Review Round-Up #2

The second collection of media reviews for the album. To start things off, the first review for the single Andalucia.

Doves show that heaven knows they’re not miserable now

Since Joy Division and the Smiths, critics have married the words “Mancunian” and “miserablist”. From Elbow to I Am Kloot, it seems a northern soul is always a sad one, right? Wrong. Doves have always demonstrated that they can pen sky-reaching anthems, as their forthcoming Best Of album shows. New track Andalucia is no exception. “The world that we see, belongs to you and me,” sings Jimi Goodwin in a voice that soars higher than the clouds. It seems even heaven knows they’re not miserable now.

Debut Lost Souls remains an enduringly consistent piece of shadowy, orchestral rock, and it could’ve been well represented here by any of its tracks. Despite being posed as the darkness before The Last Broadcast‘s light, Lost Souls gets cherrypicked for its most emphatic numbers. “Catch the Sun” remains the strongest melody Jimi Goodwin has ever written, while the harmonica and guitar peals of the misty “Sea Song” exude a low-key ecstacy. Even the stately, string-led waltz “Man Who Told Everything” is included as a truncated “summer” version.

To read the full review, click here.

The songs on the album have not been ordered in chronological order of release and the band have taken painstaking care to arrange the tracks specifically in the way that they wanted their fans to experience the album. This really works as their four albums varied quite significantly in terms of influences and sound. For example, The Last Broadcast had strong psychedelic rock influences such as King Crimson while Kingdom of Rust was a bold album with snatches of disco, spaghetti western themes, and electronic beats.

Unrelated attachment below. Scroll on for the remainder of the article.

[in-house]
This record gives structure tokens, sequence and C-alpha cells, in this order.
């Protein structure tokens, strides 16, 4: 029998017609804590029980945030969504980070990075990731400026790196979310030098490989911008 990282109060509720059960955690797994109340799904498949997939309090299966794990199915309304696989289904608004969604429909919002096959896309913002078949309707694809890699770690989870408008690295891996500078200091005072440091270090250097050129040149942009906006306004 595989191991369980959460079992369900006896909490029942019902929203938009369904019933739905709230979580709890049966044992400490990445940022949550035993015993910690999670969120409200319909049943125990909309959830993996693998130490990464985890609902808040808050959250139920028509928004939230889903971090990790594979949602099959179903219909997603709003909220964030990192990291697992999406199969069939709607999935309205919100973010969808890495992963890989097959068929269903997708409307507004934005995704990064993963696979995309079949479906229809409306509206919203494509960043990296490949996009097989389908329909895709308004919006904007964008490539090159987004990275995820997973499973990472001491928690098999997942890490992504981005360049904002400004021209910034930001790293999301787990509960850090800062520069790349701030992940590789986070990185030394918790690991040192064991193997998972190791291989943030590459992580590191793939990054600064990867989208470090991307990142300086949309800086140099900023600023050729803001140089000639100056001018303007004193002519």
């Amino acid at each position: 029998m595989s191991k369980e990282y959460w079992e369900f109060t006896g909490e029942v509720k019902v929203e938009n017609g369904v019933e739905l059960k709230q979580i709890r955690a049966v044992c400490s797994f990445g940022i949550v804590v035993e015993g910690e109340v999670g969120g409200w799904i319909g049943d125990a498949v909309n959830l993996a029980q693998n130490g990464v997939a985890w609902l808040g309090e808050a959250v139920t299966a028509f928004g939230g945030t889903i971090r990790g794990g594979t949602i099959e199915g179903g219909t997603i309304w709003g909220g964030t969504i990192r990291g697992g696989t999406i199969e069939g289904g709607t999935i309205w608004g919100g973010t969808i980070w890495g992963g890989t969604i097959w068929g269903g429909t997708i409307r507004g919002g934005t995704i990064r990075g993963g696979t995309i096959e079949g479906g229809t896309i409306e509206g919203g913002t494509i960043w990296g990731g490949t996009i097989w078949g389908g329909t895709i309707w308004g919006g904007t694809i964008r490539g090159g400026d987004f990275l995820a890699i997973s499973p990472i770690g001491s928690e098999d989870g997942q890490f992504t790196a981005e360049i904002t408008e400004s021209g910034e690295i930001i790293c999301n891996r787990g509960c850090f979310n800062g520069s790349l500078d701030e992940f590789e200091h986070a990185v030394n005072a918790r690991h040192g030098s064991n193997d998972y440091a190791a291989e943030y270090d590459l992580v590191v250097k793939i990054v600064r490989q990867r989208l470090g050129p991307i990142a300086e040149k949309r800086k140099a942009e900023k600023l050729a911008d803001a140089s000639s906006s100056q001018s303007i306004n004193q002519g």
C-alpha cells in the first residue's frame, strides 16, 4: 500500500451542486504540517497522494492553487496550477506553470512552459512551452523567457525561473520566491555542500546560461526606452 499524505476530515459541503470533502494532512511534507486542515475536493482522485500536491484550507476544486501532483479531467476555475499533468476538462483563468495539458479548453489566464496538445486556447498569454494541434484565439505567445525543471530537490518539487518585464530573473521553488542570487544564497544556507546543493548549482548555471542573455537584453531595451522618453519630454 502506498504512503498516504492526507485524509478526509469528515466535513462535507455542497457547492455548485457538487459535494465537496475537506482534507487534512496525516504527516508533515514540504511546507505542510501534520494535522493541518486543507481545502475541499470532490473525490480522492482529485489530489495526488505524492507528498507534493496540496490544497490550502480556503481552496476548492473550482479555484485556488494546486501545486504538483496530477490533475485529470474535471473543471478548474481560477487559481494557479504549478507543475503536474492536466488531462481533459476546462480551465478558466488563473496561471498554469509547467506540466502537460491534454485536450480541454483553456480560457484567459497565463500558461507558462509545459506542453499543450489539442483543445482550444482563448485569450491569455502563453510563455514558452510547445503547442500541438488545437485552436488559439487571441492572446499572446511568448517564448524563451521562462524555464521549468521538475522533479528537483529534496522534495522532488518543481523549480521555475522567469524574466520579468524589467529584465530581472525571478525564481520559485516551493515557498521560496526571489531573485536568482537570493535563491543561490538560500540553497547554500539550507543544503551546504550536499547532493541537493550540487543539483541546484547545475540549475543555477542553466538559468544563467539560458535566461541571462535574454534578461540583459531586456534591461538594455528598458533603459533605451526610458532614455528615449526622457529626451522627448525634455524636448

If you are going to start with anything Doves at this point, you may as well start with The Places Between, because 4 albums of catch up might be too much in terms of epic rock. There is over 40 songs here, which may seem like a lot, but captures all the best parts of the band . . . the booming bass, haunting vocals, epic soundscapes, and triumphant, tribal drum patterns. They truly are a treasured band, and although The Places Between feels like closure on the band, with 14 previously unavailable tracks on here as well, this is a good place to put Doves in context


To read the full review, click here.

Pitchfork 5-10-15-20

Thanks to our friends at Nashville Mixtapes for bringing this to our attention. Jimi recently gave Pitchfork his 5-10-15-20 picks. Its a new feature at pitchfork, where they talk to artists about the music they loved at five-year interval points in their lives. Its interesting reading:

Age 5

Mud: “Tiger Feet”

The first gig I went to was for this bubblegum 70s rock’n’roll band Mud. They were all wearing teddy boy suits. It was a bit silly, but I was five. It was back in the time when all the merchandise and badges were really huge– they were as big as me. I bought a Mud flag, a Mud scarf, and a big Mud badge and I was showing them off in the playground the next day. The teacher took it all off me. I was a little too excited.

Age 25

Radiohead: The Bends

After listening to hip-hop and dance music for a long time I started to get excited by guitar music again around this time. The Bends is where Radiohead really started coming into their own, where Thom Yorke really found his voice as a lyricist and writer. They really impacted us as a band. They impacted everyone.

To read the rest of Jimi’s picks, click here.

Pitchfork Review

Pitchfork have posted a very favorable album review:

While the past decade has seen the indie kids go dance and the dance kids go indie, Doves’ 1998 formation was ironically predicated on an abrupt, 180-degree break from their former house-production guise as Sub Sub, absconding rhythmic propulsion for a space-rock sway. But more than any previous Doves album, Kingdom of Rust is built for motion and acceleration, leading its songs to unexpected and often exhilarating highs: Slow-percolating opener “Jetstream” counts down to lift-off with a hi-hat-triggered techno bed track that gradually intensifies into a tremorous, tribal clatter

To read the full review, click here.